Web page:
A Court Martial in India
Here’s a second instalment in the life of John Thompson born in Antwerp on the tenth day of Floreal, Year Twelve.
Thompson was appointed as ensign in the East India Company’s Bombay Army on 27 March 1821 and arrived in India in August that year. He was promoted to the rank of Lieutenant in the European Regiment on 10 June 1822. An uneventful spell of ten years’ service passed.
'Bombay on the Malabar Coast belonging to the East India Company of England.' Reduced version of the engraving by Jan Van Ryne of 1754. Online Gallery
However on 22 April 1831 the commanding officer of the regiment suddenly ordered an immediate inspection of the money bags and account books of each company. Thompson was paymaster of his company but was unable to attend the audit as he was unwell. He ordered his Pay Sergeant to make out the men’s accounts and to insert a debt of 707 rupees owed by Thompson.
Later that day, Thompson was arrested. He tendered money to pay the debt but this was refused. On 9 June 1831 he appeared at a Court Martial held in camp near Deesa charged with embezzlement.
Thompson was charged for conduct unbecoming the character of an officer and a gentleman in having embezzled monies entrusted to him for the payment of the men of the 6th Company under his charge. The Court found Thompson guilty of embezzlement but without intent to defraud. It acquitted him of ungentlemanlike conduct. He was sentenced to be dismissed from East India Company service and was ordered to make good the deficiency. The verdict was accompanied by a unanimous appeal for mercy as the members of the Court felt that the punishment they were compelled to award was disproportionate to the degree of offence committed.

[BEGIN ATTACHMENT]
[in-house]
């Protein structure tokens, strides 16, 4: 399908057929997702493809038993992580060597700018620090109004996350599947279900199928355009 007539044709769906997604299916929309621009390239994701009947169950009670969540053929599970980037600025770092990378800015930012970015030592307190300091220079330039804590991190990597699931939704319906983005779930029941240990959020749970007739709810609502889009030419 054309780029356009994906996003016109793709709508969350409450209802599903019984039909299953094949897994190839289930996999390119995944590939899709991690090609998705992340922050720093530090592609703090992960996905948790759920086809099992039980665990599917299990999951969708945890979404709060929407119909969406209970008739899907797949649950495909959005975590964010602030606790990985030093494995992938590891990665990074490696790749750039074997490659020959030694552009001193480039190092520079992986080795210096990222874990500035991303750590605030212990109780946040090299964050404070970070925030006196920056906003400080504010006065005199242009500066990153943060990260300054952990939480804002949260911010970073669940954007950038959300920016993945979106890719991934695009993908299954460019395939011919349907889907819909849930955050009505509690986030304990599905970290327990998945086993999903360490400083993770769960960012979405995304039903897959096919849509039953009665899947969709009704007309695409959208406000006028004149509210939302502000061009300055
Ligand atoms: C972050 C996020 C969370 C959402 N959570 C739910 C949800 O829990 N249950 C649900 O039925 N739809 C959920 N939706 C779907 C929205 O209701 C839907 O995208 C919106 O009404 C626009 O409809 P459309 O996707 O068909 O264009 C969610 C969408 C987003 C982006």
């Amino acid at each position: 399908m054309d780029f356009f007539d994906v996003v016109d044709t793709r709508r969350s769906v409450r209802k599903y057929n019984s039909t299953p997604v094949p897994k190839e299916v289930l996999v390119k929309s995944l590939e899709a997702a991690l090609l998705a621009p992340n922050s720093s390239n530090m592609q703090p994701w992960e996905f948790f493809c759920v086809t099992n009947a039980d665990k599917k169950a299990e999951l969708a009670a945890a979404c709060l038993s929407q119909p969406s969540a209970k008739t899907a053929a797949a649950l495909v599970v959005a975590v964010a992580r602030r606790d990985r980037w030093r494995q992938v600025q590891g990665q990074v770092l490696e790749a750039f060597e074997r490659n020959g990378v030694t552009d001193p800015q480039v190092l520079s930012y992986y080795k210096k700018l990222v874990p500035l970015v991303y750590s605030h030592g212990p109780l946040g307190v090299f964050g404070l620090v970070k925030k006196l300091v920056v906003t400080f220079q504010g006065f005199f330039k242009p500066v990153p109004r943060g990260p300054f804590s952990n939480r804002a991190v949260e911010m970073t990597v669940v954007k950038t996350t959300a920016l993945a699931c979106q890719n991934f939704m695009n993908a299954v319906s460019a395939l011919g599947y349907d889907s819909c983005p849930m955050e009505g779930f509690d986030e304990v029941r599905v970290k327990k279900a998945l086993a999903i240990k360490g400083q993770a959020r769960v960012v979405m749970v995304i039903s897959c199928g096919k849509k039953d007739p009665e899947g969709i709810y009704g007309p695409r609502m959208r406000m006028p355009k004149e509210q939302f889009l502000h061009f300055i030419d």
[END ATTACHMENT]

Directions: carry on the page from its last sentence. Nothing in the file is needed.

Major General J S Barns, Commander of the Forces, confirmed the punishment but put on record his marked disapprobation of the Court’s finding that the embezzlement of public money was not conduct unbecoming the character of a gentleman. Thompson was struck off the strength and ordered to take passage to England.
In November 1832 Thompson wrote to the Company Directors in London asking to be restored to the service. On 29 January 1833 his request was rejected. But the Company decided to grant him an annual allowance of £50 because of the Court Martial recommendation for mercy, the strength of testimonials produced by Thompson, and his distressed situation.
When John Thompson’s father William made his will on 8 December 1832, he directed his trustees to apply funds from his estate to support and maintain his son John for life. John’s share of another bequest in the will was to be held in trust for him, rather then paid directly as was the case with his three brothers. William Thompson was clearly concerned to protect his son from further financial mishaps.
Lead Curator, East India Company Records
IOR/L/MIL/12/69 no. 31 - Record of service for John Thompson
IOR/L/MIL/17/4/401 pp.68-69 Bombay General Orders – Court Martial of Lt John Thompson
IOR/D/87 pp.316-318 East India Company Committee of Correspondence consideration of John Thompson’s case
IOR/B/185 pp. 128, 392 Court of Directors minutes about Thompson's case
East India Company records series IOR/B and IOR/D are now available as a digital resource.